[asa] Carbon Offsets for the Elite (or, How the Wealthy Adapt to Warming)

From: David Opderbeck <dopderbeck@gmail.com>
Date: Fri Mar 02 2007 - 10:09:01 EST

There was an amusing story in the Wall Street Journal this week about Al
Gore's indoor heated pool and the way in which he purchases "offsets" for
his personal carbon emissions:
http://www.opinionjournal.com/best/?id=110009720 According to the story:
"Last August alone, Gore burned through 22,619 kWh--guzzling more than twice
the electricity in one month than an average American family uses in an
entire year." Gore "offsets" this energy usage by purchasing blocks of
"green" power from wind farms and such.

The story also notes that Oscar attendees received as part of their "swag"
100,000 pounds worth of carbon credits from an outfit called TerrPass (
http://www.terrapass.com/) Here's how TerraPass describes itself: "When
you buy a TerraPass, your money funds renewable energy projects such as wind
farms. These projects result in verified reductions in greenhouse gas
pollution. And these reductions counterbalance your own emissions."

As I've said before, I'm not a skeptic of the basic scientific conclusions
about global warming. I am, however, skeptical of emissions trading
schemes, and the above is one reason why. The market dynamics of this
"offset" process mirror some potential problems with a global market --
specifically the differential between the wealthy and poor concerning
elasticity of demand.

Second, the economics of this seem dubious at best. Gore and his fellow
Oscar winners aren't really "offsetting" their carbon energy use. What
these "offsets" are really doing is maintaining the supply of carbon energy
such that the elite's demand can be satisfied. Here, the concept of the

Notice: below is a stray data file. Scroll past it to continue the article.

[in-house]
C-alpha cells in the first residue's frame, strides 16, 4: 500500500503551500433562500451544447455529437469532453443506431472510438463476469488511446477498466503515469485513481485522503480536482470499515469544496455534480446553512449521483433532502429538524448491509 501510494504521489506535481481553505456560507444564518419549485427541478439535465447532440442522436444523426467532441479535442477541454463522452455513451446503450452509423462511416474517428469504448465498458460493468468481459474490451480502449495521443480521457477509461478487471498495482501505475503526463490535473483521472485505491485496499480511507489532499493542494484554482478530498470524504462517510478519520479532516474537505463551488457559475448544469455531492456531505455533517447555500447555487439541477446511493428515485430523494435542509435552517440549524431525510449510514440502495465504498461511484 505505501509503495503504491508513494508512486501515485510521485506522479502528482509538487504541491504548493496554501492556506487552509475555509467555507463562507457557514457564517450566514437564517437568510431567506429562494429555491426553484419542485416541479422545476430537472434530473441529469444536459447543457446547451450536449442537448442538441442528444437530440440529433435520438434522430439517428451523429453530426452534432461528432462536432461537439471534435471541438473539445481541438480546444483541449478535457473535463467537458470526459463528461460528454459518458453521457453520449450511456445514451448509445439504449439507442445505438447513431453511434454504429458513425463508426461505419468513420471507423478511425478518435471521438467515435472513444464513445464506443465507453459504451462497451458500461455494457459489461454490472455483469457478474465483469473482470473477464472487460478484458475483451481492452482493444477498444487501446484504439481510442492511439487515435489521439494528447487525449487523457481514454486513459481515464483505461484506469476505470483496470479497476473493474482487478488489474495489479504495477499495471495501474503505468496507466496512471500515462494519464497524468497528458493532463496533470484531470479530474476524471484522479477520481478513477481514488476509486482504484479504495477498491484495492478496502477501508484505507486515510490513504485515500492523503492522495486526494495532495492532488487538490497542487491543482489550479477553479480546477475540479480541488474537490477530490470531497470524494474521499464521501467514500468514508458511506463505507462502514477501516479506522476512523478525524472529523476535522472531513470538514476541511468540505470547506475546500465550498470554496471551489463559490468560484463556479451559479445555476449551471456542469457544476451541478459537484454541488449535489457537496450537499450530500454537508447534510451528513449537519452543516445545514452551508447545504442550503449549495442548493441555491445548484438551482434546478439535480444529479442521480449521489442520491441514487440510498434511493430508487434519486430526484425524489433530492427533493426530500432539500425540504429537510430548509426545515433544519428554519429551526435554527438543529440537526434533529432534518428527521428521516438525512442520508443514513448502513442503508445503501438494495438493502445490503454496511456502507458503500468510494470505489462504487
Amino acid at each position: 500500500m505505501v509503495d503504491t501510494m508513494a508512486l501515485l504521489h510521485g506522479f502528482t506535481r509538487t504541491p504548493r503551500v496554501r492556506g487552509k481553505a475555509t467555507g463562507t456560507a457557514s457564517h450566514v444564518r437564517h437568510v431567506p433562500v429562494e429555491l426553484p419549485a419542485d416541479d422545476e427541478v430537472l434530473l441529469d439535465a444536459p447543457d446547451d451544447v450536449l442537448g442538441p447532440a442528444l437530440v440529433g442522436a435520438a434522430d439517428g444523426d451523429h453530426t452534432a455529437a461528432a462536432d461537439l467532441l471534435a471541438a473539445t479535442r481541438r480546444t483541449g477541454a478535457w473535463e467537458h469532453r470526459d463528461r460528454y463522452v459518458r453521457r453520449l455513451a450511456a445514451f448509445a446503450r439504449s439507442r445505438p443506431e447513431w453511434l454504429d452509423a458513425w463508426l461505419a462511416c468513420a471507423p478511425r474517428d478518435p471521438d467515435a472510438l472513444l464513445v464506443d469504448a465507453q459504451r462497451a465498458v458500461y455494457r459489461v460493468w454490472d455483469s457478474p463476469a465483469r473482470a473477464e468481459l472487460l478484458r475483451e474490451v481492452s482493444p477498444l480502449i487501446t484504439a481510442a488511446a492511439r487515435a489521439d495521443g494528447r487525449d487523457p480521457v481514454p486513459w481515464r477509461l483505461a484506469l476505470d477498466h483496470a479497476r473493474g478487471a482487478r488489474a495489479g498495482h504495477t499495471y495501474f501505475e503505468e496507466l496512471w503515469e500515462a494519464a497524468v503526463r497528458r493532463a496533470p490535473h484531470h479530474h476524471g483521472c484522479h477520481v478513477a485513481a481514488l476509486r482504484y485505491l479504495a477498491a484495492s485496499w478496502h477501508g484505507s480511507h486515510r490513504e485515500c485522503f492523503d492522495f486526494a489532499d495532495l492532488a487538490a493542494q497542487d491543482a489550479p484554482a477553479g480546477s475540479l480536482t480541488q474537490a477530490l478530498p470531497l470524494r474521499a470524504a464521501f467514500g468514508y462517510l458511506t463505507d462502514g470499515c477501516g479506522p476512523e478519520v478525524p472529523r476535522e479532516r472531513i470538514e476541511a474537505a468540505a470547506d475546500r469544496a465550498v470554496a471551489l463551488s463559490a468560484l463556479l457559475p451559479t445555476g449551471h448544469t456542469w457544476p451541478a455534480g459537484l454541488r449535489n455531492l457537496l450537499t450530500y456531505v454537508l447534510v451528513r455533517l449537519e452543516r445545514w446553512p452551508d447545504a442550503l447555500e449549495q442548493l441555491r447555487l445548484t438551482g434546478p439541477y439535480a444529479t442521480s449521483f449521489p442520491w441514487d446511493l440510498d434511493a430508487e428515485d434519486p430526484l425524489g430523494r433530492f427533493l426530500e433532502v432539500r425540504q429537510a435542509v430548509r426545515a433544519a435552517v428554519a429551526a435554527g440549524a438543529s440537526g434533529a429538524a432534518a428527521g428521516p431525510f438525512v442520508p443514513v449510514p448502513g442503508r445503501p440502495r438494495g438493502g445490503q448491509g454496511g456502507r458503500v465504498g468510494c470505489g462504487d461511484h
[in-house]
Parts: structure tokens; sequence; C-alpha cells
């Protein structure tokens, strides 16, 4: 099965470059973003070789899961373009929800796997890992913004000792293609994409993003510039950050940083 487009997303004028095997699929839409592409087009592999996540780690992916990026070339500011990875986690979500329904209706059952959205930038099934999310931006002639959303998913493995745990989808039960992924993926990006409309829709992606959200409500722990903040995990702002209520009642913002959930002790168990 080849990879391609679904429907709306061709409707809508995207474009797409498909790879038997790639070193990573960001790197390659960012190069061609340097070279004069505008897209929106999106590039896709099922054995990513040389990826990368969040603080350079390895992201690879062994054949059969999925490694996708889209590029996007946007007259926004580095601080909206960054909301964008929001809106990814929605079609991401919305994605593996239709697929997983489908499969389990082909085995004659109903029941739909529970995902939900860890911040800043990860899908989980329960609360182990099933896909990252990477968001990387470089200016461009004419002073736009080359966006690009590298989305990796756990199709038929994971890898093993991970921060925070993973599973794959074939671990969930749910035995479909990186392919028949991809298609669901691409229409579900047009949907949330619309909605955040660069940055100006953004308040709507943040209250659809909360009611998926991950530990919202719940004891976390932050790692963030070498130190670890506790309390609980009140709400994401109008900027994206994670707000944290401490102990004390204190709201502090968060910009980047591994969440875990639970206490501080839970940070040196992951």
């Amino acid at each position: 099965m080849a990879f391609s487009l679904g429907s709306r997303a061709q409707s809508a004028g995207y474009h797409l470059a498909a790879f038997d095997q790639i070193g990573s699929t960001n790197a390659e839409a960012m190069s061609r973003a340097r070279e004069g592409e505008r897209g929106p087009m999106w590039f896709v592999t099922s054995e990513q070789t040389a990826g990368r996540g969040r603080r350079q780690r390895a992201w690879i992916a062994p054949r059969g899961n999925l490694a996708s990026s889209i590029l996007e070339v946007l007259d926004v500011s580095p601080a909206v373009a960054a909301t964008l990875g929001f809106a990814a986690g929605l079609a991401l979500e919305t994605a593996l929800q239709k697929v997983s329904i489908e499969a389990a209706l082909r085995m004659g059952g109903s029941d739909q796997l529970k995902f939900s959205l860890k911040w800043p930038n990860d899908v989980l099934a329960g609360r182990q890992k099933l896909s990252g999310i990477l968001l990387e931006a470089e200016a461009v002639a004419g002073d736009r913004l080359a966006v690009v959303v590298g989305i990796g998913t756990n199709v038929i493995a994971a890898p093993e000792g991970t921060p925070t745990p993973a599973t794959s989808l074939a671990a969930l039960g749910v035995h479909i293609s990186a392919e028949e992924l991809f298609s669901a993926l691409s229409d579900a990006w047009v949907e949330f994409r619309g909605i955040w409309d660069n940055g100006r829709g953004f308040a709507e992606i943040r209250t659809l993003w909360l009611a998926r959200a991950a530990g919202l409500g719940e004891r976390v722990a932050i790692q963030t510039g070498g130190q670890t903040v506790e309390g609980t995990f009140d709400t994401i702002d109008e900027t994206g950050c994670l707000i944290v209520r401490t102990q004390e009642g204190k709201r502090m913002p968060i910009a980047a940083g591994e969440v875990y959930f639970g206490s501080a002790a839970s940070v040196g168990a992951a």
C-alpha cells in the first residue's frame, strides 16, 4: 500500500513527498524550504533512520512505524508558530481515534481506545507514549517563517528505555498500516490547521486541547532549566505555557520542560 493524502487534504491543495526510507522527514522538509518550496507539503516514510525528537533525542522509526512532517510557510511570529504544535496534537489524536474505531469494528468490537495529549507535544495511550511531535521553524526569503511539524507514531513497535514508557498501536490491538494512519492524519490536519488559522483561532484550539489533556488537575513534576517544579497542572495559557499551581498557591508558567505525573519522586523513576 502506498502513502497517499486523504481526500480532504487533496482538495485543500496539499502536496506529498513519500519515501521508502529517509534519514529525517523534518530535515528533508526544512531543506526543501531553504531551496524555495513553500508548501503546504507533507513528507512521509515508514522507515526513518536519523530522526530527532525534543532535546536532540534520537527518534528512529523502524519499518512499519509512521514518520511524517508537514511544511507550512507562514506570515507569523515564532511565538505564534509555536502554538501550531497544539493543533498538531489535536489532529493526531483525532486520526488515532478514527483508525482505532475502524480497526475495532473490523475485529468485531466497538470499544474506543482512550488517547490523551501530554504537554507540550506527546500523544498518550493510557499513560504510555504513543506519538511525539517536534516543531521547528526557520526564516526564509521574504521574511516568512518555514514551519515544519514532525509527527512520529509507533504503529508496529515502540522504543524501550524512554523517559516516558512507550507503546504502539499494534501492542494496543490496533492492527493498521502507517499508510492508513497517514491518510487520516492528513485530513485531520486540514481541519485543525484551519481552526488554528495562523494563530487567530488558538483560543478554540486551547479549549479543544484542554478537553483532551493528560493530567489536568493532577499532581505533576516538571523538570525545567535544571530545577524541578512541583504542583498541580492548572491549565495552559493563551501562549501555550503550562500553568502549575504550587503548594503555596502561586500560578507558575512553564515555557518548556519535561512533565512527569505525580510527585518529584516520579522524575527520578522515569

"elasticity" of demand is important. A demand curve usually is not
constant. At different places in the curve, demand responds more or less
sharply to changes in price. Demand is "elastic" if demand is relatively
sensitive to incremental changes in price. Demand is "inelastic" if demand
is relatively insensitive to incremental changes in price.

For most of us, I suspect that demand for energy is not very elastic. A
relatively small fluctuation will cause us to change behavior -- lower
thermostats, not driving as much, etc. For the very wealthy, however,
demand for energy probably is more elastic. They aren't likely to notice a
few thousand dollar increase in cost of electricity for the swimming pool.
At best, then, the "offets" Gore is buying will allow some alternative
energy supplier to offer energy to the more elastic segments of the market
(us regular Joes) at prices competitive with traditional carbon-based
suppliers. But this is highly unlikely, since the "offsets" purchased
aren't anywhere near the amount needed to make up for the higher variable
costs of supplying alternative energy (not to mention the sunk costs of
research and development and building infrastructure). Thus, demand for
traditional energy is not likely to decrease among the more elastic segments
of the market, or if it does, the decrease will be marginal.

Meanwhile, the "offsets" allow the more inelastic segments of the
traditional energy market to feel good about their conspicuous energy
consumption, fueling additional demand. The net is likely to be an overall
increase in traditional energy usuage!

Once the problem is conceived in terms of elasticities of demand, another
solution suggests itself. Where there are differing elasticities of demand
for the same good, a typical efficient response is differential pricing.
Differential pricing means that the more elastic segments of the market are
charged more than the more inelastic segments.
This is one reason why a graduated carbon tax seems to make sense. Instead
of buying "offsets," the price of energy should be graduated based on the
amount used. After a basic level, the price would increase sharply, to the
point where even elastic segments of the market would feel pain for
conspicuous use (either through regulation, taxation, or both). I'll be
this would do more to fuel research into alternative energy sources than an
"offset" market that only allows the wealthy to buy their peace.

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Received on Fri Mar 2 10:09:38 2007

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